You know how men say women are too emotional to run things? Some of you are very lucky that’s not true, because there would be more fistfights in business situations like that.
The Tina Turner interview wasn’t the only presumptuous interview of Wallace’s to come back into appalling light recently. In 1991, he made THE Barbra Streisand cry by pushing her to talk about her upbringing, called her “self-involved,” and expressed personal disappointment that she didn’t sing in the movie she directed, “The Prince of Tides,” when “one of the reasons you were put on this earth, in my estimation, is to sing.” When he was criticized for the interview, Wallace announced that Streisand had loved it. (She had not.)
“Even when women do achieve a level of success men have achieved, it’s actually seen as a negative, or there’s the perception that they have to drop some of their feminine qualities to achieve it,” Tomasek said. “That’s the unfortunate framework in corporate America.”
Years ago, my mentor and former Palm Beach Post Associate Editor and Revenue Content Director Jan Tuckwood told me how, early in her career, she ignored the conventional wisdom that to be taken seriously women must have what she called “a strategic bob,” wear a suit and not “look like I might be a sexual threat. If you were pretty and made a man uncomfortable, you might be denied the things you’d earned. I looked different. I had long blonde hair.”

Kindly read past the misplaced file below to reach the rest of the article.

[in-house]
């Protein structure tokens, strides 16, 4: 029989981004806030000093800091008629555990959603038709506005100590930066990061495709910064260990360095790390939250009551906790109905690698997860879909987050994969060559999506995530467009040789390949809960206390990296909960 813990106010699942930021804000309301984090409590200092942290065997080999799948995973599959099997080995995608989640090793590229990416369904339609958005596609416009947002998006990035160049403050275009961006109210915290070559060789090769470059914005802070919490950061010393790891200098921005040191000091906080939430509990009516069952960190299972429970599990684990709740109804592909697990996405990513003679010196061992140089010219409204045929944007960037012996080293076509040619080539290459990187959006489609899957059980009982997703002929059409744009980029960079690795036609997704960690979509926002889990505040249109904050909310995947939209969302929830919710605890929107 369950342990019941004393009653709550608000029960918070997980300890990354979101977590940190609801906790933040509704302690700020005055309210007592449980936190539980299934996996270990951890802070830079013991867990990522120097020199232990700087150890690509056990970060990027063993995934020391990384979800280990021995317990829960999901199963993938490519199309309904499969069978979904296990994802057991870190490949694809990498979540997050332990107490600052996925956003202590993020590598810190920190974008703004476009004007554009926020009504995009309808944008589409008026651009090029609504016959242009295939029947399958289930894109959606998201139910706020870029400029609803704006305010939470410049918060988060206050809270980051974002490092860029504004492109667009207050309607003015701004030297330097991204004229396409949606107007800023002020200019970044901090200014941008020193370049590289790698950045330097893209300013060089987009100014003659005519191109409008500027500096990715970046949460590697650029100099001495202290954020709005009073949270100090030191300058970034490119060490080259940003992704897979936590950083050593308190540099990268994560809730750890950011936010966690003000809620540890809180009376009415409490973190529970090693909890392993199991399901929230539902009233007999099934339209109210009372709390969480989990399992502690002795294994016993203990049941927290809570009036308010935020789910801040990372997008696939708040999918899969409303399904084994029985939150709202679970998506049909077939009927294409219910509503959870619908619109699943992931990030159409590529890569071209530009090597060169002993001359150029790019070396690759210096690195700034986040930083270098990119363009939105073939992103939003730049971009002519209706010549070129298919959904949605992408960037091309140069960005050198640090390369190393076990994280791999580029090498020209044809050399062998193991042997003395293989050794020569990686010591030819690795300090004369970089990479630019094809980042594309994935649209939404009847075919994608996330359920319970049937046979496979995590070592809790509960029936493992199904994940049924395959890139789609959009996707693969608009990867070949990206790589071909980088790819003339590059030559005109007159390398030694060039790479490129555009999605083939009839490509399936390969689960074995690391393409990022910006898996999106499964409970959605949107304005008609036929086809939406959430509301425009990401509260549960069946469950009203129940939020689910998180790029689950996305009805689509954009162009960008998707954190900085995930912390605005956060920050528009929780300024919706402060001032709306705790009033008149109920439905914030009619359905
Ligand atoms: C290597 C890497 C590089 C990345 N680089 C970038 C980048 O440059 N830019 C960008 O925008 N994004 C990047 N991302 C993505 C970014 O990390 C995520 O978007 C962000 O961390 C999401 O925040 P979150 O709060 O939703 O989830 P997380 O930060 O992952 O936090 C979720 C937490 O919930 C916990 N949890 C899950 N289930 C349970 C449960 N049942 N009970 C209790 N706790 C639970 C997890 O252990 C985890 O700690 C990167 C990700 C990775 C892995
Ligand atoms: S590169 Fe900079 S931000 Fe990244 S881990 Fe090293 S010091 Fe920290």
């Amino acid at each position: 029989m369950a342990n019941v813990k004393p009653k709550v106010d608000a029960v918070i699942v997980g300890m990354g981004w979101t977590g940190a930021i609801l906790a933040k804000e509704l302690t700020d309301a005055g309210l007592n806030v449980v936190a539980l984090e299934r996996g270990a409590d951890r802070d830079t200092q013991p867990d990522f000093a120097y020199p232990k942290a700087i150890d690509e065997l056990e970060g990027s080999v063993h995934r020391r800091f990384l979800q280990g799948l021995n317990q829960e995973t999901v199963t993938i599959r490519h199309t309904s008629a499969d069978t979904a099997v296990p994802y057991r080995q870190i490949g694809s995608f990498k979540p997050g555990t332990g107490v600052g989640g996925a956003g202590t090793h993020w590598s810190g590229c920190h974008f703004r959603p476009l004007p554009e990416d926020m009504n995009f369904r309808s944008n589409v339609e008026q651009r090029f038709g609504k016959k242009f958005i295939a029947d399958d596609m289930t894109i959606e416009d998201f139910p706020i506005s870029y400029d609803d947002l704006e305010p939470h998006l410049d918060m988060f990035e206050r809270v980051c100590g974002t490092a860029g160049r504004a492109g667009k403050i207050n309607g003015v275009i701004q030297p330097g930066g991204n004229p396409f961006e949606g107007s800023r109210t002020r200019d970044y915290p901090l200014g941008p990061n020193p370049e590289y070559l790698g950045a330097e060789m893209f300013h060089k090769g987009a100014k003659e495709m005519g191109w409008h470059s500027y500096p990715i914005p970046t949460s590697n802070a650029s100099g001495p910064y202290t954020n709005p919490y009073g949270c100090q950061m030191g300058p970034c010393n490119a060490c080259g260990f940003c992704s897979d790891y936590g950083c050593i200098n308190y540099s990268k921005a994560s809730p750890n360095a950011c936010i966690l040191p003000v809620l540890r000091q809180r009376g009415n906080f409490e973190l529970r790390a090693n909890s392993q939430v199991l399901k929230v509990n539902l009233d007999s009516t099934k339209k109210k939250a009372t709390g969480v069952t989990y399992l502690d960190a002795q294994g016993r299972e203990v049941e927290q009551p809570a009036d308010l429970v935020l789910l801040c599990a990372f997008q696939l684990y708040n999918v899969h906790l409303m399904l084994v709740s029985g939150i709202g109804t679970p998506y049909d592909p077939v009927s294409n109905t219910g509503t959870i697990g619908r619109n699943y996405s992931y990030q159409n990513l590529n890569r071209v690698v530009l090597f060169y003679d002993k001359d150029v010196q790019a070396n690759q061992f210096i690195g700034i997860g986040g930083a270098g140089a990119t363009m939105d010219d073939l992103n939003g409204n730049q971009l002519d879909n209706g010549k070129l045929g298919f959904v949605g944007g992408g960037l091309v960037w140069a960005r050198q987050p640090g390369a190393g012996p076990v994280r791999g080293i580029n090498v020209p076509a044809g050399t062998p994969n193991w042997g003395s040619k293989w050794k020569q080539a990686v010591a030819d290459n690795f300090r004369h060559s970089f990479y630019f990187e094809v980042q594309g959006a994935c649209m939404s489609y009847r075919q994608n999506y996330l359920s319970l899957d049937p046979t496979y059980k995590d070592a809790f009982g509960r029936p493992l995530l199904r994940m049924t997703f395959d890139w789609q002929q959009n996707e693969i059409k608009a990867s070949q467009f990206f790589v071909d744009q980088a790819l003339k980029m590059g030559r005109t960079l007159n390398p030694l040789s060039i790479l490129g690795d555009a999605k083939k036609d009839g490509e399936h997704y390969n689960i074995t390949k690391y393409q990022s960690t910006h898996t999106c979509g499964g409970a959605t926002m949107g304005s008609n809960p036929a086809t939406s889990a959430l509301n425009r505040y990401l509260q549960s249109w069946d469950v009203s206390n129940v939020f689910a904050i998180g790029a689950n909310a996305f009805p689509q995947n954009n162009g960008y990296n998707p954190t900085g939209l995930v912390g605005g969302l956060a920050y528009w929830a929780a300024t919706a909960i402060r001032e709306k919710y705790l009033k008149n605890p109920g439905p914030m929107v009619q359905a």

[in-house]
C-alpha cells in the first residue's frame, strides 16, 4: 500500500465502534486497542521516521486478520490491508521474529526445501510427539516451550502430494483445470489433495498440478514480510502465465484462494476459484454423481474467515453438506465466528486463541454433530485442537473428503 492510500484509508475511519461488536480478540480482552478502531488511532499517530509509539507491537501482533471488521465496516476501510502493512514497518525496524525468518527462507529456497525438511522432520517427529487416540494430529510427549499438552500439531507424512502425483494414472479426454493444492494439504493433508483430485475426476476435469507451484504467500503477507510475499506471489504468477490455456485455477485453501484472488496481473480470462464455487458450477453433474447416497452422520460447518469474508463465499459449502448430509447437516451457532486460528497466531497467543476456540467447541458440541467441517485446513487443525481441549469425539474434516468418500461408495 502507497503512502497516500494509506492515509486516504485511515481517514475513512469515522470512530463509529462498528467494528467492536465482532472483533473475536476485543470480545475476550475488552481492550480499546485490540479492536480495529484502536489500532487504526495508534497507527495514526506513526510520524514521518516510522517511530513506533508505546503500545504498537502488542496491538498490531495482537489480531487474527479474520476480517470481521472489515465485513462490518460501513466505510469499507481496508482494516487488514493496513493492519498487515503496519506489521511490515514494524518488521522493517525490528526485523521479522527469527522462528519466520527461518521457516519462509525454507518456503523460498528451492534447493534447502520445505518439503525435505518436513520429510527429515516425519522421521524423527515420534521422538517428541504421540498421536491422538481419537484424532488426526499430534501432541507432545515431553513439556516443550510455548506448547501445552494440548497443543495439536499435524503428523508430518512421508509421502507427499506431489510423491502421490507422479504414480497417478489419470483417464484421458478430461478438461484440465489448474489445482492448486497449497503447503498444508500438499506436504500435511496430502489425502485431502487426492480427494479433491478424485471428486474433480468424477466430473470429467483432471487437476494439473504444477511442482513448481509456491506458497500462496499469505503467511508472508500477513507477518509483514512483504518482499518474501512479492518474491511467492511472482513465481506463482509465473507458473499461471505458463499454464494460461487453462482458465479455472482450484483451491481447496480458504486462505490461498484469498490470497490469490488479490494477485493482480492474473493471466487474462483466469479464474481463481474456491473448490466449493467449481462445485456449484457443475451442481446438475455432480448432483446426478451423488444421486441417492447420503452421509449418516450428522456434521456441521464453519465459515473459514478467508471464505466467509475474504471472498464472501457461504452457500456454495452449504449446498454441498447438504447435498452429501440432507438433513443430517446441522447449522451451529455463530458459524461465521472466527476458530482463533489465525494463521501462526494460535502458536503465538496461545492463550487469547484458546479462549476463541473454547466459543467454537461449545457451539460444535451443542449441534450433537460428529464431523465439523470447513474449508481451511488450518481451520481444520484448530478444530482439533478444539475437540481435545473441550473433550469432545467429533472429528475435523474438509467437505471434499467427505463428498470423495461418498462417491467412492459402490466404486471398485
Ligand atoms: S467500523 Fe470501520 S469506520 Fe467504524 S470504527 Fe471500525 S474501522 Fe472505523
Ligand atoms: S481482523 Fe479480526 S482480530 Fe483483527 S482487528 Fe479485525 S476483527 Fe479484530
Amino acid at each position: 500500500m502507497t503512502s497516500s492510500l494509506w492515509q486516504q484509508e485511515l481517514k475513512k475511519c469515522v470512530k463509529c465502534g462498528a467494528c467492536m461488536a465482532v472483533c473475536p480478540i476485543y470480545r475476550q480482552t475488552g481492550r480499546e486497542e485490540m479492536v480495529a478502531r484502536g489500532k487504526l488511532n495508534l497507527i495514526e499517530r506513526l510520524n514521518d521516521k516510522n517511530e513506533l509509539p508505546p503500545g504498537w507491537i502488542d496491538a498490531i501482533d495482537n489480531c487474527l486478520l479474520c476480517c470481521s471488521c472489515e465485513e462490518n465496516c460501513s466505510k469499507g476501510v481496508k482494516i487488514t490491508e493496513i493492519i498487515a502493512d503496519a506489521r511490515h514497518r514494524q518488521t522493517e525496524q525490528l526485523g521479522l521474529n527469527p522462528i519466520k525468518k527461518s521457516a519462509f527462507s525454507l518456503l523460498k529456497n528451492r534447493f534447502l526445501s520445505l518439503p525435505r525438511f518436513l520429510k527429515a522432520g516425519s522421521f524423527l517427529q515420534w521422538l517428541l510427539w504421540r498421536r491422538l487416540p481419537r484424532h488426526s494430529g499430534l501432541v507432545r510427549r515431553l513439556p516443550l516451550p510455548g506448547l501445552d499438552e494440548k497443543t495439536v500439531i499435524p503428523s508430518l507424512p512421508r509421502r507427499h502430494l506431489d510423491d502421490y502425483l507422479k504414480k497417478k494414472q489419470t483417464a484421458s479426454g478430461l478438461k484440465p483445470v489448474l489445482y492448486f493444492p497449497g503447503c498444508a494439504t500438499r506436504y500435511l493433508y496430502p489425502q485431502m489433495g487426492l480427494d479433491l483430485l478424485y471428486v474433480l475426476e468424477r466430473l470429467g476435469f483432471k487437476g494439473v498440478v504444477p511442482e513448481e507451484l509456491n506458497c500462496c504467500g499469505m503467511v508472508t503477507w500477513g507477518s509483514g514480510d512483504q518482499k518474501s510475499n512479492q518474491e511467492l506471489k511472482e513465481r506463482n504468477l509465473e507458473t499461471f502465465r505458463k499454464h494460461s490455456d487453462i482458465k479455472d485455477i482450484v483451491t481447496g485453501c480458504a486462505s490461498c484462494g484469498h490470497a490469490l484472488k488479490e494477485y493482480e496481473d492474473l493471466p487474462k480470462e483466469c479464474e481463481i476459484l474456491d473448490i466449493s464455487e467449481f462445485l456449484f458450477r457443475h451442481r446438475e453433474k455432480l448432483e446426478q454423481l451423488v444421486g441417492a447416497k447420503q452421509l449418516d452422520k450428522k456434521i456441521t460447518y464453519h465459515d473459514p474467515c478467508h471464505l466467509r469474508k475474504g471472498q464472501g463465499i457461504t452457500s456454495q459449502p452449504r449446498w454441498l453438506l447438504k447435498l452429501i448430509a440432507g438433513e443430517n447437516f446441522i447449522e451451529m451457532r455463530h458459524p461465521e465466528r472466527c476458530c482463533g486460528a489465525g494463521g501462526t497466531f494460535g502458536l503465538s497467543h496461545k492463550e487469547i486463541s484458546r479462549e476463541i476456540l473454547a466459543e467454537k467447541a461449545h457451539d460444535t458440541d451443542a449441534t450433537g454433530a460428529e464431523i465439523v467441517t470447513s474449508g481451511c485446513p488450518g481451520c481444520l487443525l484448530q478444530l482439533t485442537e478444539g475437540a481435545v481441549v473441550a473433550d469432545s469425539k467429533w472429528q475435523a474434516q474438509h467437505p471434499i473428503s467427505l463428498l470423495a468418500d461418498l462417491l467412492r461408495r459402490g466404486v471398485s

She wasn’t being paranoid about the possible diminishing career returns for women embracing those differences. “A top editor from a newspaper chain I will not name — not the one I worked for — said his chain would not have promoted me because I was too attractive,” said Tuckwood, now a writer for AARP’s lifestyle newsletter, The Ethel. “It just happened on ‘Succession,’ where [corporate scion] Shiv lost a job because a man wanted to sleep with her and therefore couldn’t take her seriously.”
Turner’s iconography was unmistakably female and sexual, so it might be hard for some to parse her importance. Serious women don’t wear sequined minidresses and skyscraper heels, right? And they also aren’t supposed to ask for too much, even when they’ve earned it. Recall that Disney exec who fumbled a $2 billion bag when Shonda Rhimes, then ABC’s showrunning genius, asked for help with a $154 Disneyland pass for her sister. He apparently asked, exasperatedly, “Don’t you have enough?”
It wasn’t about the cost of the pass, but the value this man did, or didn’t, see in Rhimes, who soon left for a reported $150 million deal with Netflix. I guess that was enough.
“Beware of people who are cheap with things that don’t cost them anything. That reveals something deeply disturbing about them,” Tuckwood said. “It would have cost Disney nothing to give Shonda that pass. It would have cost Mike Wallace nothing to be appreciative of what this woman [Turner] had accomplished. But he felt confident being stingy about it.”
Dealing with this garbage is sadly the price we sometimes have to pay for our successes, which is clearly unfair. It’s enough to make us “wanna run away, but there’s nowhere to go,” Ridgeway said. “You want to scream, so you have to scream and still step into place. We have to continue to make sure our message of equity, fair pay and value is heard.”
And when someone asks us if we deserve what we got, we have to be prepared to speak up with our whole chests.
“The answer,” Tomasek said, “is ‘Hell yeah.’”